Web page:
db2s3 combines together 3 external dependencies – your database, the filesystem, and Amazon’s S3 service. It has 1 conditional in the main code path (and it’s not even an important one). The classic unit testing approach of “stub everything” provides little benefit.
Unit testing is good for ensuring complex code paths execute properly, that edge cases are properly explored, and for answering the question “what broke?”. For trivial glue code, none of these are of particular benefit. There are no complex code paths or edge cases, and it will be quickly obvious what broke. In fact, the most likely thing to “break” (or change) over time isn’t your code, but the external services it is sticking together, which stubs cannot protect you from. Considering the high relative cost of stubbing out all your dependencies, unit testing becomes an expensive way of testing something quite simple.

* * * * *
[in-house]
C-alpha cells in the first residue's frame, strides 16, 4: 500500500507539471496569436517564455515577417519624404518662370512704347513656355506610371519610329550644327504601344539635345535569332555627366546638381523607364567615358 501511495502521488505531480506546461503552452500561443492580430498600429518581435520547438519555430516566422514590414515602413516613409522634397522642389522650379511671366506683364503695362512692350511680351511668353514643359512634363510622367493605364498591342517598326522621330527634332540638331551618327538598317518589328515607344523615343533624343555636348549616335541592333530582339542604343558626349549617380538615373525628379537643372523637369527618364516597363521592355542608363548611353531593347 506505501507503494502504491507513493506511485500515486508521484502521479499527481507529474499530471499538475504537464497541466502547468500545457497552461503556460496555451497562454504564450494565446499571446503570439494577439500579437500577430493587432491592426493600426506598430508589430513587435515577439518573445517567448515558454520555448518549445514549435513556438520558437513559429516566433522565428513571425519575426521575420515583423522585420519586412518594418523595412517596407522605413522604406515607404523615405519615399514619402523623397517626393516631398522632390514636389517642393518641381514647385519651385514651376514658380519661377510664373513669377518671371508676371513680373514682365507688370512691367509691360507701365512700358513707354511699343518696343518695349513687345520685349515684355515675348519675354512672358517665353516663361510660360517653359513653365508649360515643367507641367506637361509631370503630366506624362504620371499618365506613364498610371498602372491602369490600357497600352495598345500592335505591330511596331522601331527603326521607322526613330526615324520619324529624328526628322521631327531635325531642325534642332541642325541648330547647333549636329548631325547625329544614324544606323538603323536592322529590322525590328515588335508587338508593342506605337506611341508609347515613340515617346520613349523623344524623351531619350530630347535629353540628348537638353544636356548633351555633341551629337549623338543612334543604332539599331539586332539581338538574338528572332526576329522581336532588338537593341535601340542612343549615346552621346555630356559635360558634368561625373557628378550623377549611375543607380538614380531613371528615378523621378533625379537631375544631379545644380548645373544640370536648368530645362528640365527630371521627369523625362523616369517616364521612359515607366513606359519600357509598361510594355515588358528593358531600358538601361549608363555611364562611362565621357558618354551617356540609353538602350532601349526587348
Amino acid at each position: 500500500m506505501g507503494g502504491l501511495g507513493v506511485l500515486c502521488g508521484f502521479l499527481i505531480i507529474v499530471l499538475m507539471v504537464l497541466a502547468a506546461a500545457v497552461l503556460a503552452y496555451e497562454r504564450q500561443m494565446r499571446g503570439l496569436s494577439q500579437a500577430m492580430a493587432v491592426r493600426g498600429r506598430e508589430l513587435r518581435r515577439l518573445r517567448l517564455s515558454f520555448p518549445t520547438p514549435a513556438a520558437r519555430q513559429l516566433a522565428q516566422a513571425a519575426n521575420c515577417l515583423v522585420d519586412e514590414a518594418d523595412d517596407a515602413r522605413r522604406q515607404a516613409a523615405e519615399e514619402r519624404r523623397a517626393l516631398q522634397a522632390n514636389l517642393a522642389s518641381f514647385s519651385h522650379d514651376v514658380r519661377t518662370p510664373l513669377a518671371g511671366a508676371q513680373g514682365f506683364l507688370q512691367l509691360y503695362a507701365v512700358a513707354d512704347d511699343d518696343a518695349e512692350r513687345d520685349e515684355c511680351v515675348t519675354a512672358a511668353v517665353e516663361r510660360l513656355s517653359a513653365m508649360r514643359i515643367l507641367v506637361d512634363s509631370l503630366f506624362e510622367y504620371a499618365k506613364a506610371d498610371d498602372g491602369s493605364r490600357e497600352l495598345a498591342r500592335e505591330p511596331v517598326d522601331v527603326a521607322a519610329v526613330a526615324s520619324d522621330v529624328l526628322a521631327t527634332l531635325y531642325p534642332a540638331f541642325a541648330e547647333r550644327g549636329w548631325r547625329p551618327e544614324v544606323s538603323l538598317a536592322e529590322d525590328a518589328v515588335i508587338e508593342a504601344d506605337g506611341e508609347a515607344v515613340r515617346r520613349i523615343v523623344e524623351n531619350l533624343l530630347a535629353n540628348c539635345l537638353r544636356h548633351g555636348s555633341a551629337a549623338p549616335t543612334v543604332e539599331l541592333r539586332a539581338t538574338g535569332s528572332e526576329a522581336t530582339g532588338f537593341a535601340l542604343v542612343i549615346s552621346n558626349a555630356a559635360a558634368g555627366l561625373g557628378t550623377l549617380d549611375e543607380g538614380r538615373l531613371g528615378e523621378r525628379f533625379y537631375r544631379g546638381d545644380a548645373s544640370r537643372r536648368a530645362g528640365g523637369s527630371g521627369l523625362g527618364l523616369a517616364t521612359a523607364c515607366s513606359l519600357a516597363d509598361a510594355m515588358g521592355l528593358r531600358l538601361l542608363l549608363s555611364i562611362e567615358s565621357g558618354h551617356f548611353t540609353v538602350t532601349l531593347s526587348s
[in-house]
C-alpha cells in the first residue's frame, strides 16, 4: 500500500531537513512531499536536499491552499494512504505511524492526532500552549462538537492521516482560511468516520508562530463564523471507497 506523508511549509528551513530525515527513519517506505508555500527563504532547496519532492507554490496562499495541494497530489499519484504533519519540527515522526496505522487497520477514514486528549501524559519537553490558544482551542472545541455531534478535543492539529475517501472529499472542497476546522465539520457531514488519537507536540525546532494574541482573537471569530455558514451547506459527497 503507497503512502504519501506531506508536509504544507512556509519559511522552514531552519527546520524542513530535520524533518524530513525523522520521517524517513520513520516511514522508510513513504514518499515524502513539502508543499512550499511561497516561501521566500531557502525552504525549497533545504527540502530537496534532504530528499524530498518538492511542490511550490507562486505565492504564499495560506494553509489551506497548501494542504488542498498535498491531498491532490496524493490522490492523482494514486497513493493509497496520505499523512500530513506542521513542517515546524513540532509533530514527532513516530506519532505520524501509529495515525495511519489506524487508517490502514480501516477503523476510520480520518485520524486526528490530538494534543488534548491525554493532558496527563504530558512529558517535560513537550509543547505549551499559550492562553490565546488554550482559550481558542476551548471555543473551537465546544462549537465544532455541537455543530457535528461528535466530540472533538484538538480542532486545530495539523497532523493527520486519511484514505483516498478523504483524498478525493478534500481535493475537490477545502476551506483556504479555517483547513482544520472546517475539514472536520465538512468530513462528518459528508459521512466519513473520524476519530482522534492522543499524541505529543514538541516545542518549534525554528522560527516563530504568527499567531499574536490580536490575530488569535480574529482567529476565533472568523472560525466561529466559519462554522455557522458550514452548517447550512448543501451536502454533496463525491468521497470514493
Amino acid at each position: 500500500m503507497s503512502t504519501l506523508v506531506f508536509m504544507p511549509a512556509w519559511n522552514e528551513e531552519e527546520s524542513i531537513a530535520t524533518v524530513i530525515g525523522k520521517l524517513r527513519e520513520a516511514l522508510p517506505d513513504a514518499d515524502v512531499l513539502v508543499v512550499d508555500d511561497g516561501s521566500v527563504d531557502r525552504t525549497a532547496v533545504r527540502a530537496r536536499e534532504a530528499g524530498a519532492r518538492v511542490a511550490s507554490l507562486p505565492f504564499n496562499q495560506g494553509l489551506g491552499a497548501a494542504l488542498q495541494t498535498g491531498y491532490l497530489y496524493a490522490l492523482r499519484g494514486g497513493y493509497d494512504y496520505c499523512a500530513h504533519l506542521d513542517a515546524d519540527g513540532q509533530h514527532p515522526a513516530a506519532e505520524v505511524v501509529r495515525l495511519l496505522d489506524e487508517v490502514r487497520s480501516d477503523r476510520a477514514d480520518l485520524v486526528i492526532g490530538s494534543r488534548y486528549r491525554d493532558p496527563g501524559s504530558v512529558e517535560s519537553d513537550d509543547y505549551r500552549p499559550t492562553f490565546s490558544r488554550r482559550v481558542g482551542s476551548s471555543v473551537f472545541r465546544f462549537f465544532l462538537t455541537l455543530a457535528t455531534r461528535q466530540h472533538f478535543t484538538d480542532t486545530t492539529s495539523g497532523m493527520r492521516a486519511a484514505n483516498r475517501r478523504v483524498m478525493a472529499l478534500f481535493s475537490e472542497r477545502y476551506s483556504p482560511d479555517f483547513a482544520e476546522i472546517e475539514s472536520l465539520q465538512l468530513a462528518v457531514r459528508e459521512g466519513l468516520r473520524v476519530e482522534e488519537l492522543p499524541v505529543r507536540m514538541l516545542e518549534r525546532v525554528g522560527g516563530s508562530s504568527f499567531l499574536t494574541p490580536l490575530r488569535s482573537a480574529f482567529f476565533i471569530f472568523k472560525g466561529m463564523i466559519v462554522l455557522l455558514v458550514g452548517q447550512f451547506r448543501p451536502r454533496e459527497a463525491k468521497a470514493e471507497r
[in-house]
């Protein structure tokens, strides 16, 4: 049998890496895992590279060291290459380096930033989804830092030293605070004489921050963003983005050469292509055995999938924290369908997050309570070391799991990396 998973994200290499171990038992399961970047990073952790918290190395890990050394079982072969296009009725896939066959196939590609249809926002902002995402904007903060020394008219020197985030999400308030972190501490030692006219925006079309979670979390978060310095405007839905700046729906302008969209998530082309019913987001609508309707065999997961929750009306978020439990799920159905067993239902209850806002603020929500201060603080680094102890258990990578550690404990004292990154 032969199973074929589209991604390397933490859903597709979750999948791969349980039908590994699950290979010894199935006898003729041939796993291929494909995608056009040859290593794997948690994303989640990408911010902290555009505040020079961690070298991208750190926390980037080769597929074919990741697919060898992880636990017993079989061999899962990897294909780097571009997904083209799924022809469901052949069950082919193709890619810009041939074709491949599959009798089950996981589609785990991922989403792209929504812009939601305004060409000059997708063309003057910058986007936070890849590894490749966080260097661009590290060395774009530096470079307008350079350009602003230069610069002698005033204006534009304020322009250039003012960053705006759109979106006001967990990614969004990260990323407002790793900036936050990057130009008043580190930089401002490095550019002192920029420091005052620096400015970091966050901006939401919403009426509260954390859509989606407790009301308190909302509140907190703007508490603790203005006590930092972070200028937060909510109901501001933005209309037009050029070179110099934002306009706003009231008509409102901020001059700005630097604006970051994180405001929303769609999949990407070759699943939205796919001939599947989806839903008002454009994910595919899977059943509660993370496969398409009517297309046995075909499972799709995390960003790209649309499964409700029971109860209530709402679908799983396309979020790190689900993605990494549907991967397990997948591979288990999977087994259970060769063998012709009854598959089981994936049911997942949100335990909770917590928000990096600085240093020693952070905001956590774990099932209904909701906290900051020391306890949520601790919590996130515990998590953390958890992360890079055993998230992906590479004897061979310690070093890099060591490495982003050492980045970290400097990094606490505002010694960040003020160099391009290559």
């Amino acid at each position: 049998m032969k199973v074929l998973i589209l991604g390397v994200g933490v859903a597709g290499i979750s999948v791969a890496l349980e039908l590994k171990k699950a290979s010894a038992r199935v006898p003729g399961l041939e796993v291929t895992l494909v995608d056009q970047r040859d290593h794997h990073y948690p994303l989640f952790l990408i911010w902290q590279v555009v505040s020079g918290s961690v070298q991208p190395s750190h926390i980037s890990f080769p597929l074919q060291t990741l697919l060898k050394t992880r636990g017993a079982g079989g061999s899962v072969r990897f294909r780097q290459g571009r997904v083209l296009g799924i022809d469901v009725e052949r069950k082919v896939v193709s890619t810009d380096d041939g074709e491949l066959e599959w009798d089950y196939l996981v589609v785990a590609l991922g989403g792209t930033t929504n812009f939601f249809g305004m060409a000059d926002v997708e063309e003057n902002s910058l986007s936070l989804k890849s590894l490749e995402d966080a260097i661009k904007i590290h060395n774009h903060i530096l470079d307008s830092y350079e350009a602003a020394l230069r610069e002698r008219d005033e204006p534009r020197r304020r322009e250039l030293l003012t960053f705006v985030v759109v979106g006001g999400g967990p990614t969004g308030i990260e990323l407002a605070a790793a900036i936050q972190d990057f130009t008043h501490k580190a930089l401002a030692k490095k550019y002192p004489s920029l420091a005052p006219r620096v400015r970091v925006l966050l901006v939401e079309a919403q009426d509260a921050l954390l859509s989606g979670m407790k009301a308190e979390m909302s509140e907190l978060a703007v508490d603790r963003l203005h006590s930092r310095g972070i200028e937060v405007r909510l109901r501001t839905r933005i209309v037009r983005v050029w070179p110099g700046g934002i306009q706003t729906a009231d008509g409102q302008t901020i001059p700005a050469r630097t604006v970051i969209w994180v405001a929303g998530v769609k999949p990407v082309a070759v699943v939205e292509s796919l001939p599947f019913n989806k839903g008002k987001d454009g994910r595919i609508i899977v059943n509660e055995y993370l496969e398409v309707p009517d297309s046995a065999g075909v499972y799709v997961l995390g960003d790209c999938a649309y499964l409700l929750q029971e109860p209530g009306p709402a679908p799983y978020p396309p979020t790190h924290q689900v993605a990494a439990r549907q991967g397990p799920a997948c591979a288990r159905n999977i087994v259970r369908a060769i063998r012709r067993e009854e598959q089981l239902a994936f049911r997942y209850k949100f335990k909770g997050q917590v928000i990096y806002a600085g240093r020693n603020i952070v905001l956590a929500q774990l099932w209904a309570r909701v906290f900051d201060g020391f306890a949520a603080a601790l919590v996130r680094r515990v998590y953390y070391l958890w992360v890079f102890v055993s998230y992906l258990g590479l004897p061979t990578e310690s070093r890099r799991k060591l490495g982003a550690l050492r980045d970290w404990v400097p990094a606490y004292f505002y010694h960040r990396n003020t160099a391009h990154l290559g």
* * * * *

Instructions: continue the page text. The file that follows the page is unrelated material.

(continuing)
For glue code, integration tests are the best solution. Glue code needs to stick, and integration tests ensures that it does. Here is the only test that matters from db2s3:
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it 'can save and restore a backup to S3' do db2s3 = DB2S3.new load_schema Person.create!(:name => "Baxter") db2s3.full_backup drop_schema db2s3.restore Person.find_by_name("Baxter").should_not be_nil end
This test costs money to run since it hits the live S3 service, but only in the academic sense. The question you need to ask is “would I pay one cent to have confidence my backup solution works?”
Always remember why your are testing. Unit tests are a focussed tool, and not always necessary.